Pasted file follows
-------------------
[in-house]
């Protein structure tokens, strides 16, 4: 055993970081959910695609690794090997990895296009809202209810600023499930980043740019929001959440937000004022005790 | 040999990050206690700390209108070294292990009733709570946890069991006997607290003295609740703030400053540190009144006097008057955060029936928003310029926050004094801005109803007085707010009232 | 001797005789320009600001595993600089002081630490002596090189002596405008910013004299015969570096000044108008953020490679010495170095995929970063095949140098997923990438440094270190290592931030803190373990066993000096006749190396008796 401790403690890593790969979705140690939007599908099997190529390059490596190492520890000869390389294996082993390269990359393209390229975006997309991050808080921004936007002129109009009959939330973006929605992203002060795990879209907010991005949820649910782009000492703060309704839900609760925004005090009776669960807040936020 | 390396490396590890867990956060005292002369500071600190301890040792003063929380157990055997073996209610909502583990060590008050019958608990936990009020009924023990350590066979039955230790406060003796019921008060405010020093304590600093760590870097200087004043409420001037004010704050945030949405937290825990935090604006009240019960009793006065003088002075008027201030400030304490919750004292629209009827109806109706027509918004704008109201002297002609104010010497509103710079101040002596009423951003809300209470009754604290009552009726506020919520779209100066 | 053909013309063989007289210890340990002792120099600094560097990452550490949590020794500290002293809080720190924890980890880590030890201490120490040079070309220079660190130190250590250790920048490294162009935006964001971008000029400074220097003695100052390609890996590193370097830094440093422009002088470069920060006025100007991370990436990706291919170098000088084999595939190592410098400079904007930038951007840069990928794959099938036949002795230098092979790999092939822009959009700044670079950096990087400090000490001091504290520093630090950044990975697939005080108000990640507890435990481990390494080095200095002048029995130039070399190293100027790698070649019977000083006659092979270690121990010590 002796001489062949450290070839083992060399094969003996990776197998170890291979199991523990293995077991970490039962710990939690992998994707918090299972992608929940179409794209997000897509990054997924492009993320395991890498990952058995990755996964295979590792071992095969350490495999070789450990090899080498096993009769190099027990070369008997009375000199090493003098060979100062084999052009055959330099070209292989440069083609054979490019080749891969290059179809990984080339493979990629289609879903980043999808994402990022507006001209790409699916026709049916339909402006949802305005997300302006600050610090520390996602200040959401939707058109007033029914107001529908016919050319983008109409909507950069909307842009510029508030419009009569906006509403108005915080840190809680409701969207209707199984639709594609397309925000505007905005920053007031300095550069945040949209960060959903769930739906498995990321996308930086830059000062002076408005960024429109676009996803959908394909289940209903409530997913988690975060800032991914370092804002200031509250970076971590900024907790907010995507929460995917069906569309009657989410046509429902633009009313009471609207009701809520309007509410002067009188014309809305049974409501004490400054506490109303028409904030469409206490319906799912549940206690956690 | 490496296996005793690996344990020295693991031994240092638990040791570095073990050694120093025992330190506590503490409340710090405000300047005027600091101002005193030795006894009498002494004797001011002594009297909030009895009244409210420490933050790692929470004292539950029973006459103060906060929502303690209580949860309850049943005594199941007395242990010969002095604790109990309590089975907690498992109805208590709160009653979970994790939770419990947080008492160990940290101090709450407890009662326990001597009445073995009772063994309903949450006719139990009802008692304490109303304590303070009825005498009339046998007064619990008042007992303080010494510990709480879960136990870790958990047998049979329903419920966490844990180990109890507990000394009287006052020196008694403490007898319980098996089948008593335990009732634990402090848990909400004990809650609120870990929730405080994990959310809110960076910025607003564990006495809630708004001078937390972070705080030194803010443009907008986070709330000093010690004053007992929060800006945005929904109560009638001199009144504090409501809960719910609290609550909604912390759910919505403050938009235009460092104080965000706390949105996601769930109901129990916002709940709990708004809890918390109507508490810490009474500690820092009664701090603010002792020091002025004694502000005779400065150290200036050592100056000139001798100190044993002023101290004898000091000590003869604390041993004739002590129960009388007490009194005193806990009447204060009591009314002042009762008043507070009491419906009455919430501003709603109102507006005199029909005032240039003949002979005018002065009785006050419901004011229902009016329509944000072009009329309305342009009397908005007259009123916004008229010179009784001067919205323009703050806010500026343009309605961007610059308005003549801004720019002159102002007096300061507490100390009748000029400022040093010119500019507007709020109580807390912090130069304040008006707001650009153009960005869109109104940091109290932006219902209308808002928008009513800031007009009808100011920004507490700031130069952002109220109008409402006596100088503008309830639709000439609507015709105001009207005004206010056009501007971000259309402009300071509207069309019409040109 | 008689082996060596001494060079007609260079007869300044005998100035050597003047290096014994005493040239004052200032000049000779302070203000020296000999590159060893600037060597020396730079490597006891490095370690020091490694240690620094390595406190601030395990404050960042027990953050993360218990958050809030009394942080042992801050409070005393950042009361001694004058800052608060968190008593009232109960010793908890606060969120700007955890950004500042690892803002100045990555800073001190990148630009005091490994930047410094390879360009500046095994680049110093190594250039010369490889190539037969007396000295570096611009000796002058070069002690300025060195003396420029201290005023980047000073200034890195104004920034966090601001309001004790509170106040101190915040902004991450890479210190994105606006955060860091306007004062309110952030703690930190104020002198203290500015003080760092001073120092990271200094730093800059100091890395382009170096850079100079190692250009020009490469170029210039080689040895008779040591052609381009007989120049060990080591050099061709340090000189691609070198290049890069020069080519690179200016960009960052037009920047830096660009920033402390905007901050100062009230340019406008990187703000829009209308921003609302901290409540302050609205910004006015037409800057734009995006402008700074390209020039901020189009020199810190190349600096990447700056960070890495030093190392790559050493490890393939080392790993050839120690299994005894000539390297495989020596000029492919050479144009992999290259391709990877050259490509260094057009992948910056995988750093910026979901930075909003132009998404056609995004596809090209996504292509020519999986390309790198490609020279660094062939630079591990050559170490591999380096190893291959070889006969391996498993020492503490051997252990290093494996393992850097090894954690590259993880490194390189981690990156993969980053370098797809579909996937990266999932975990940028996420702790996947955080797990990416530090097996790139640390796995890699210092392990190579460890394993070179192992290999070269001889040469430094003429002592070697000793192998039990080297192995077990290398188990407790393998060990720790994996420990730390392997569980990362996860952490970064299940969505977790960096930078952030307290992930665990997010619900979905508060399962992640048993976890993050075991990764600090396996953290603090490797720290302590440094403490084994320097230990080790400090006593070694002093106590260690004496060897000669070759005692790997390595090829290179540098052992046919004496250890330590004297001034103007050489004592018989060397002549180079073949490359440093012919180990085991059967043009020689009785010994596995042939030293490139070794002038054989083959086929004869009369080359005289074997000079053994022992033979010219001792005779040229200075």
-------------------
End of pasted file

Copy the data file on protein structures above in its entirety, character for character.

[in-house]
């Protein structure tokens, strides 16, 4: 055993970081959910695609690794090997990895296009809202209810600023499930980043740019929001959440937000004022005790 | 040999990050206690700390209108070294292990009733709570946890069991006997607290003295609740703030400053540190009144006097008057955060029936928003310029926050004094801005109803007085707010009232 | 001797005789320009600001595993600089002081630490002596090189002596405008910013004299015969570096000044108008953020490679010495170095995929970063095949140098997923990438440094270190290592931030803190373990066993000096006749190396008796 401790403690890593790969979705140690939007599908099997190529390059490596190492520890000869390389294996082993390269990359393209390229975006997309991050808080921004936007002129109009009959939330973006929605992203002060795990879209907010991005949820649910782009000492703060309704839900609760925004005090009776669960807040936020 | 390396490396590890867990956060005292002369500071600190301890040792003063929380157990055997073996209610909502583990060590008050019958608990936990009020009924023990350590066979039955230790406060003796019921008060405010020093304590600093760590870097200087004043409420001037004010704050945030949405937290825990935090604006009240019960009793006065003088002075008027201030400030304490919750004292629209009827109806109706027509918004704008109201002297002609104010010497509103710079101040002596009423951003809300209470009754604290009552009726506020919520779209100066 | 053909013309063989007289210890340990002792120099600094560097990452550490949590020794500290002293809080720190924890980890880590030890201490120490040079070309220079660190130190250590250790920048490294162009935006964001971008000029400074220097003695100052390609890996590193370097830094440093422009002088470069920060006025100007991370990436990706291919170098000088084999595939190592410098400079904007930038951007840069990928794959099938036949002795230098092979790999092939822009959009700044670079950096990087400090000490001091504290520093630090950044990975697939005080108000990640507890435990481990390494080095200095002048029995130039070399190293100027790698070649019977000083006659092979270690121990010590 002796001489062949450290070839083992060399094969003996990776197998170890291979199991523990293995077991970490039962710990939690992998994707918090299972992608929940179409794209997000897509990054997924492009993320395991890498990952058995990755996964295979590792071992095969350490495999070789450990090899080498096993009769190099027990070369008997009375000199090493003098060979100062084999052009055959330099070209292989440069083609054979490019080749891969290059179809990984080339493979990629289609879903980043999808994402990022507006001209790409699916026709049916339909402006949802305005997300302006600050610090520390996602200040959401939707058109007033029914107001529908016919050319983008109409909507950069909307842009510029508030419009009569906006509403108005915080840190809680409701969207209707199984639709594609397309925000505007905005920053007031300095550069945040949209960060959903769930739906498995990321996308930086830059000062002076408005960024429109676009996803959908394909289940209903409530997913988690975060800032991914370092804002200031509250970076971590900024907790907010995507929460995917069906569309009657989410046509429902633009009313009471609207009701809520309007509410002067009188014309809305049974409501004490400054506490109303028409904030469409206490319906799912549940206690956690 | 490496296996005793690996344990020295693991031994240092638990040791570095073990050694120093025992330190506590503490409340710090405000300047005027600091101002005193030795006894009498002494004797001011002594009297909030009895009244409210420490933050790692929470004292539950029973006459103060906060929502303690209580949860309850049943005594199941007395242990010969002095604790109990309590089975907690498992109805208590709160009653979970994790939770419990947080008492160990940290101090709450407890009662326990001597009445073995009772063994309903949450006719139990009802008692304490109303304590303070009825005498009339046998007064619990008042007992303080010494510990709480879960136990870790958990047998049979329903419920966490844990180990109890507990000394009287006052020196008694403490007898319980098996089948008593335990009732634990402090848990909400004990809650609120870990929730405080994990959310809110960076910025607003564990006495809630708004001078937390972070705080030194803010443009907008986070709330000093010690004053007992929060800006945005929904109560009638001199009144504090409501809960719910609290609550909604912390759910919505403050938009235009460092104080965000706390949105996601769930109901129990916002709940709990708004809890918390109507508490810490009474500690820092009664701090603010002792020091002025004694502000005779400065150290200036050592100056000139001798100190044993002023101290004898000091000590003869604390041993004739002590129960009388007490009194005193806990009447204060009591009314002042009762008043507070009491419906009455919430501003709603109102507006005199029909005032240039003949002979005018002065009785006050419901004011229902009016329509944000072009009329309305342009009397908005007259009123916004008229010179009784001067919205323009703050806010500026343009309605961007610059308005003549801004720019002159102002007096300061507490100390009748000029400022040093010119500019507007709020109580807390912090130069304040008006707001650009153009960005869109109104940091109290932006219902209308808002928008009513800031007009009808100011920004507490700031130069952002109220109008409402006596100088503008309830639709000439609507015709105001009207005004206010056009501007971000259309402009300071509207069309019409040109 | 008689082996060596001494060079007609260079007869300044005998100035050597003047290096014994005493040239004052200032000049000779302070203000020296000999590159060893600037060597020396730079490597006891490095370690020091490694240690620094390595406190601030395990404050960042027990953050993360218990958050809030009394942080042992801050409070005393950042009361001694004058800052608060968190008593009232109960010793908890606060969120700007955890950004500042690892803002100045990555800073001190990148630009005091490994930047410094390879360009500046095994680049110093190594250039010369490889190539037969007396000295570096611009000796002058070069002690300025060195003396420029201290005023980047000073200034890195104004920034966090601001309001004790509170106040101190915040902004991450890479210190994105606006955060860091306007004062309110952030703690930190104020002198203290500015003080760092001073120092990271200094730093800059100091890395382009170096850079100079190692250009020009490469170029210039080689040895008779040591052609381009007989120049060990080591050099061709340090000189691609070198290049890069020069080519690179200016960009960052037009920047830096660009920033402390905007901050100062009230340019406008990187703000829009209308921003609302901290409540302050609205910004006015037409800057734009995006402008700074390209020039901020189009020199810190190349600096990447700056960070890495030093190392790559050493490890393939080392790993050839120690299994005894000539390297495989020596000029492919050479144009992999290259391709990877050259490509260094057009992948910056995988750093910026979901930075909003132009998404056609995004596809090209996504292509020519999986390309790198490609020279660094062939630079591990050559170490591999380096190893291959070889006969391996498993020492503490051997252990290093494996393992850097090894954690590259993880490194390189981690990156993969980053370098797809579909996937990266999932975990940028996420702790996947955080797990990416530090097996790139640390796995890699210092392990190579460890394993070179192992290999070269001889040469430094003429002592070697000793192998039990080297192995077990290398188990407790393998060990720790994996420990730390392997569980990362996860952490970064299940969505977790960096930078952030307290992930665990997010619900979905508060399962992640048993976890993050075991990764600090396996953290603090490797720290302590440094403490084994320097230990080790400090006593070694002093106590260690004496060897000669070759005692790997390595090829290179540098052992046919004496250890330590004297001034103007050489004592018989060397002549180079073949490359440093012919180990085991059967043009020689009785010994596995042939030293490139070794002038054989083959086929004869009369080359005289074997000079053994022992033979010219001792005779040229200075």